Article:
A STALKER who waged a six-year harassment campaign on a supermarket checkout girl has appeared in court for breaching a restraining order.

Julian Lambe, the son of the so-called M5 rapist John Lambe, became infatuated with the woman after a brief exchange with her at the till of a Morrison's supermarket.

He took their brief conversation as a sign of flirtation and bombarded her with Facebook messages.

Lambe, 46 and from Ringwood, was handed an indefinite restraining order when he was sentenced for stalking in August 2018.

But in November last year he attempted to tag himself in one of her pictures on Facebook.

Lambe, whose father was jailed for life in 1981 for raping 12 women in areas around the M5 motorway, claimed he thought his restraining order had ended.

The self-employed carpenter claimed he had no idea how he accidentally tagged himself in her picture and had since deleted his Facebook account.

Emily Lanham, prosecuting, said: "[The victim] received a notification from Facebook that a 'Jay Light' had tried to tag himself in a picture on her profile. She recognised from the profile picture it was Julian Lambe.

"He changed his name to stop people searching for him and for business purposes.

"When asked by police he said he thought it (the restraining order) was in place for 12 months, but eventually accepted that was not the case.

"It's the prosecution's case he knew the details of the order.

"It should be noted he often changed his name online when he was contacting her. She did say she was worried this was the start of that repeating itself."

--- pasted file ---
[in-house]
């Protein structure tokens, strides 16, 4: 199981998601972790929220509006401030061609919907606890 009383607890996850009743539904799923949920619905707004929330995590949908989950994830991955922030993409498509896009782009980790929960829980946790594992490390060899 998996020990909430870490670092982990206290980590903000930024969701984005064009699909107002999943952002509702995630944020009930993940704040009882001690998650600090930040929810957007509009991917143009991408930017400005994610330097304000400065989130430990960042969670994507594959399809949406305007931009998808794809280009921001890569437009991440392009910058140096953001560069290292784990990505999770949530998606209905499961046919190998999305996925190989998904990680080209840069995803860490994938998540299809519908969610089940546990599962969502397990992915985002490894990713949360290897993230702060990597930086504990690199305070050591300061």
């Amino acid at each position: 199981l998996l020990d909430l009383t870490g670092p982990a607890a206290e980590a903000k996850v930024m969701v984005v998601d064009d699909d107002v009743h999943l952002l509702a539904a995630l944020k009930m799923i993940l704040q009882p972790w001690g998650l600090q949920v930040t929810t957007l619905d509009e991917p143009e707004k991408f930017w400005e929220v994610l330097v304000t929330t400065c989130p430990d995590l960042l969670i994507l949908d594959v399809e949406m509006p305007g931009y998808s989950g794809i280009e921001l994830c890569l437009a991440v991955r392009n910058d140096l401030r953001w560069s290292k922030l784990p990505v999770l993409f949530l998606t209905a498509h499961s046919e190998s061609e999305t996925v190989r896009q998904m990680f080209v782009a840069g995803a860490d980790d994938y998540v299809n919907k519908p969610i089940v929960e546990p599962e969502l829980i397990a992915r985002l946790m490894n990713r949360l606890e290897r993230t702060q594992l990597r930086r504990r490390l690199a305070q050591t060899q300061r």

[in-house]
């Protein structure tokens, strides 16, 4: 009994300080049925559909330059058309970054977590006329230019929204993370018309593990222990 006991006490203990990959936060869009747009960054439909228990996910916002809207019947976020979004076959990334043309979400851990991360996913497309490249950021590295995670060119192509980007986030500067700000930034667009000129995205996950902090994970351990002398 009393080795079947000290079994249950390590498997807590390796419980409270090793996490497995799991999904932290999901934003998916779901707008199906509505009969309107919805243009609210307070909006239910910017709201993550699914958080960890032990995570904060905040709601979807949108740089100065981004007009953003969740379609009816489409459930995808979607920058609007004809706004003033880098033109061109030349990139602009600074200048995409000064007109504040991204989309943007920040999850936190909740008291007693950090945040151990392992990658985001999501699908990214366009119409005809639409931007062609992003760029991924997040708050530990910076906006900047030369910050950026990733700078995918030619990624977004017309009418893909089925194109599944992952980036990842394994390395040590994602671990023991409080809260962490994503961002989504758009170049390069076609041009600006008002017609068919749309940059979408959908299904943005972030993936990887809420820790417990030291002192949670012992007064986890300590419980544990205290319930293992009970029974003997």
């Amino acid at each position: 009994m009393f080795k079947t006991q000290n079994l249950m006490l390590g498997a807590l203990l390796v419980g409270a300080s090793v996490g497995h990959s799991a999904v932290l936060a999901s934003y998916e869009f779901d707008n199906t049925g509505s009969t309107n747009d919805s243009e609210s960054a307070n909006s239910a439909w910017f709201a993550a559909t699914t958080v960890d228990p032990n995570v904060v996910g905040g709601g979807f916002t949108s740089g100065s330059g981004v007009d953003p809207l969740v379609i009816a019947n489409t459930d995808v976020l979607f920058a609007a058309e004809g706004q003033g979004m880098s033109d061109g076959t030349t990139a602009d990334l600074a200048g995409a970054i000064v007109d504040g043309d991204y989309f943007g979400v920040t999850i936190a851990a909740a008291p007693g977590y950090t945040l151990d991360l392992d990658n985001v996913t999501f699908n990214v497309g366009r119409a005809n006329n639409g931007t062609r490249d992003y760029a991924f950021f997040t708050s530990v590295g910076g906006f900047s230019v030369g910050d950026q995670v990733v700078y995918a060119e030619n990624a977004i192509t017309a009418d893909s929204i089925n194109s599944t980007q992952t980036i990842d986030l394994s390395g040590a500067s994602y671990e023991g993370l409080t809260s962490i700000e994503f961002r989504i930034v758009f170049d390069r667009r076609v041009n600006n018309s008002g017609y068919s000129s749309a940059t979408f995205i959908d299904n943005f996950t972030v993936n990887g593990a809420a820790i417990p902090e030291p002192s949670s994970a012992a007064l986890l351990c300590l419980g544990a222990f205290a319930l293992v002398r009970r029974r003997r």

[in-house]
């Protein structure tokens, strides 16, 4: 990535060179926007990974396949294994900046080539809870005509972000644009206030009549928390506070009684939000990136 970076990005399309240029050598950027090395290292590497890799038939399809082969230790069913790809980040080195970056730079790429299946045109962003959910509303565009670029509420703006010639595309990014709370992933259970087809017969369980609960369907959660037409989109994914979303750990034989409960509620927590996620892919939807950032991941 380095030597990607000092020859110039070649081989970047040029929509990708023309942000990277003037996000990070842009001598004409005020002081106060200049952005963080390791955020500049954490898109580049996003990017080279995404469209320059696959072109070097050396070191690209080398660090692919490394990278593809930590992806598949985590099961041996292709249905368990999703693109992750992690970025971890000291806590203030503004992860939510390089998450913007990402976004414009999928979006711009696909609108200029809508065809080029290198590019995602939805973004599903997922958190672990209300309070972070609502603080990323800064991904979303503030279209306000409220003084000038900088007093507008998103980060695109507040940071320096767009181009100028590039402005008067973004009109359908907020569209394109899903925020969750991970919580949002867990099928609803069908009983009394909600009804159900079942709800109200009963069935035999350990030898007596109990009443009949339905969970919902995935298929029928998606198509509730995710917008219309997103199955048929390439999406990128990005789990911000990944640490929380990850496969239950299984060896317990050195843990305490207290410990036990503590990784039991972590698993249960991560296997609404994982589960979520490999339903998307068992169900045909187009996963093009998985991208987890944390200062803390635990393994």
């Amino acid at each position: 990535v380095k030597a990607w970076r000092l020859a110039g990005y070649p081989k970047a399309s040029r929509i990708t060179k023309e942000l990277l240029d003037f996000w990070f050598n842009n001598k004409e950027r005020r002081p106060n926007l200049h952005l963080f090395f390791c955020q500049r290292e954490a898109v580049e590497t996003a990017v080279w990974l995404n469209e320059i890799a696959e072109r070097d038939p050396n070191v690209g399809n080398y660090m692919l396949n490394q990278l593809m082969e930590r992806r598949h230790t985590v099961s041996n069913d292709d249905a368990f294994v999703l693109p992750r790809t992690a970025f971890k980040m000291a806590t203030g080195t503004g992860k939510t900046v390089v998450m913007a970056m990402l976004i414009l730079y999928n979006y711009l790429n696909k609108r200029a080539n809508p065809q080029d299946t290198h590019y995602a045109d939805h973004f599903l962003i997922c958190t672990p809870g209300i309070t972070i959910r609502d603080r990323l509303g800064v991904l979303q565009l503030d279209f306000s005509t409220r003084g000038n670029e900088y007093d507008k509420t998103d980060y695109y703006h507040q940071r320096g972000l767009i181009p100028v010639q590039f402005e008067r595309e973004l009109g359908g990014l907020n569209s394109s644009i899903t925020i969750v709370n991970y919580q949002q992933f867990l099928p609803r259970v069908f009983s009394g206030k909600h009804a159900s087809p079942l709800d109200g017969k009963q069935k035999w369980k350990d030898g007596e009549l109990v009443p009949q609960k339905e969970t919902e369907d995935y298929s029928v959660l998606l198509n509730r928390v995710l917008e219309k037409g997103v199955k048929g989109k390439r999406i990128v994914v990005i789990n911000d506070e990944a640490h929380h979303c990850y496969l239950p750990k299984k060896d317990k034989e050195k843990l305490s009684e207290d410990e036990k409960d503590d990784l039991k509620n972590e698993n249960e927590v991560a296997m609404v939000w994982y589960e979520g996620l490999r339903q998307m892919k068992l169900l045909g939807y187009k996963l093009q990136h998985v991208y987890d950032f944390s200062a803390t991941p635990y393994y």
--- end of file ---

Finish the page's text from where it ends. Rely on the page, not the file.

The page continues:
Lambe had previously bombarded the woman with messages telling her she was gorgeous and that she had stolen his heart.

He also told her his own wife could not compare with her and left a Valentine's card on her car windscreen.

Although she told him to stop contacting her he made 20 attempts to befriend her on Facebook and Instagram up until 2018.

At the time he was issued with the restraining order which banned him from contacting her or following, tracking or monitoring any online activity involving her.

Tim Akers, defending, said Lambe's mother-in-law had asked him to drive her to the Morrison's store to do her Christmas shopping in November 2019.

Mr Akers said: "He was under the impression the order had finished. He decided to check Facebook to see if [the woman] still worked in Morrison's to avoid her, he didn't want any trouble.

"If she was still there he wouldn't have attended but he saw she no longer worked at the store so he decided to attend.

"He has no idea how he managed to tag himself in one of her photos. He doesn't have any Facebook friends, he doesn't really use the platform at all and has since shut down his Facebook account, taking the view it's not worth the risk of him having one.

"He has had to rebuild his life. He wants nothing more to do with the complainant. There was no conversation, no threats made.

"He has been taking anti-depressants for a long period of time, he had a traumatic childhood - being the son of the offender who was dubbed the M5 rapist and was jailed for life in '81 when he was eight years old.

"Partly as a result of that, the defendant changed his name to his wife's parents family name to avoid association with his father and to distance himself from the negative publicity regarding his last appearance."

Lambe pleaded guilty to breaching the order and was sentenced to a 12-month community order with 60 hours of unpaid work and a £90 victim surcharge.

Sentencing him for the breach Recorder Nicholas Haggan said: "She has indicated she is scared that contact was the start of more.

"I am satisfied that you were looking at her profile online.

"I accept that you had, up to that point, complied with the terms of the order and you have made significant efforts to comply with all of the requirements imposed upon you."